From the band that’s been both accurately and inaccurately labeled just about everything this side of Top 40 comes a true-to-form rock-n-roll record. Scratch that, true-to-form is not Deer Tick’s style. Let’s start over…
Naturally, after so many years of critics praising [and making fun of] them for their “folk” and “country” sounds and hardly ever mentioning the fact that they’ve also recorded virtually dozens of other kinds of music, the band wanted to make a record that was truer to their live set (which has gained some notoriety): raw, loud, heartfelt, and completely uninterested in whatever the hell the rest of the music industry is up to.
To produce this record, the band recruited the team of Adam Landry and Justin Collins, who produced McCauley’s side-project Middle Brother’s debut album. The results are unlike anything you’ve heard on a Deer Tick album, but Deer Tick achieves something that is a lot more accurate to their live sound. Distorted guitars are aplenty, guitarist Ian O’Neil and drummer Dennis Ryan take lead vocal duties for the first time on record. Man, you can practically smell the sweat and the beer! Shit, you may even hear a guitar or two break somewhere in there! It’s got a little Exile, it’s got a little In Utero, it’s got a little Nilsson Schmilsson, but it’s 100% Deer-Fucking-Tick in their purest, and most carefree form… perhaps that’s because this is the first record they’ve recorded in their home state of Rhode Island… GAH!!! No need to over-think this shit!!! Moving on…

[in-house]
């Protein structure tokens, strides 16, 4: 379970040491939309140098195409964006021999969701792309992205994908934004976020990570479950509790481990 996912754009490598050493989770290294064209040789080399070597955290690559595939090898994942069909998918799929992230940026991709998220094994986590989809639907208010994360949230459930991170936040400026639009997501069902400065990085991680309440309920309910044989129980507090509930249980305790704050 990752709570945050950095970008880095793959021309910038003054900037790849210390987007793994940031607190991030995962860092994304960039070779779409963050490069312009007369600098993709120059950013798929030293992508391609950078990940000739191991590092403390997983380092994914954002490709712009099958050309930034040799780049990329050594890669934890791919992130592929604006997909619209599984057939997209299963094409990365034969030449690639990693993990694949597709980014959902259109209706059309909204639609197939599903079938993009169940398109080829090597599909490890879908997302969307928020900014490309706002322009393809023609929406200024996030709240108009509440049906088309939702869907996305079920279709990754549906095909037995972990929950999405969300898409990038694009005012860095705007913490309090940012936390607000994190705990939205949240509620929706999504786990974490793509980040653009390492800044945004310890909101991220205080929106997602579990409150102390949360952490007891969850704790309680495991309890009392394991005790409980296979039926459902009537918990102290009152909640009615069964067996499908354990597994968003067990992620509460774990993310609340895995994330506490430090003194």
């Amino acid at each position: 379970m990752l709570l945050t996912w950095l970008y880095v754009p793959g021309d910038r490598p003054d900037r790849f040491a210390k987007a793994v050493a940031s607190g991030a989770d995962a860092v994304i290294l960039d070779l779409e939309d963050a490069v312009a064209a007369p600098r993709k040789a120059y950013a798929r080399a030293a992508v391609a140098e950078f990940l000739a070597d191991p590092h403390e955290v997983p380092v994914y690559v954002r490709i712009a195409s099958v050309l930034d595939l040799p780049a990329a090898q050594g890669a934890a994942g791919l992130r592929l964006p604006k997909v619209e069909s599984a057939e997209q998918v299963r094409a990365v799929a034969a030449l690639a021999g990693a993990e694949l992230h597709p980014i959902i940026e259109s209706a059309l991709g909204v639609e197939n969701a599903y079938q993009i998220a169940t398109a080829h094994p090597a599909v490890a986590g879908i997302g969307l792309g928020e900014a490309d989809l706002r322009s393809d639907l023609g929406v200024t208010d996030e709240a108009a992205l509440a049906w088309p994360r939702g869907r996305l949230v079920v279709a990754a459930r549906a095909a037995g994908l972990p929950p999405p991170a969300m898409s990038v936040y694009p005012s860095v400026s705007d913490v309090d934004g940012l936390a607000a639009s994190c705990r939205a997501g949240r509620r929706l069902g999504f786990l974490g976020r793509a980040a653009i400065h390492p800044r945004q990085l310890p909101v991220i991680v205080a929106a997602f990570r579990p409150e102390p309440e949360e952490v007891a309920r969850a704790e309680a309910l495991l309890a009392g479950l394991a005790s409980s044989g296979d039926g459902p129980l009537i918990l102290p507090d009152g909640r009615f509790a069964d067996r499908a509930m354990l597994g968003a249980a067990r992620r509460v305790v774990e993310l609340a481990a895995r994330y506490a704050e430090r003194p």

The songs are there. The delivery is in your face. There’s no studio magic. There’s no hiding the fact that Deer Tick is just five regular dudes. This record may rattle your thoughts, and it may make you think differently about Deer Tick, but at least they didn’t make the same album four times in a row, right?
Lucero is an alt-country/punk rock band from Memphis, TN. Formed in 1998, the six-piece has built its reputation on writing sing-along songs about small town life and love, putting a modern edge on classic Americana subjects. The members may look like tattooed tough guys, but they write resonant songs that tug the heartstrings of even the most hardened rock fan.
Lead singer Ben Nichols’ signature whiskey-soaked voice is arguably one of the most recognizable in rock and roll today. The band is rounded out by original members Roy Berry (drums), John C. Stubblefield (bass) and Brian Venable (guitar). Recent additions Rick Steff (piano, organ, accordion) and Todd Beene (pedal steel) contribute to the fuller sound of Lucero’s recent records.
Since 2001, Lucero has played between 150 and 200 shows a year in North America. The band has released seven full-length albums and two DVDs. The latest album, 2009’s “1372 Overton Park,” was the first Lucero record to feature a horn section, and the horns also occasionally accompany the band on the road.
Lucero has shared the stage with Social Distortion, North Mississippi Allstars and Drive-By Truckers, among others. Nichols also co-starred in season one of MTV’s “$5 Cover,” a quasi-fictionalized series about the Memphis music scene.
Lucero doesn’t have fans as much as diehards who come to every show and scream the words to every song. And that’s just the way it should be.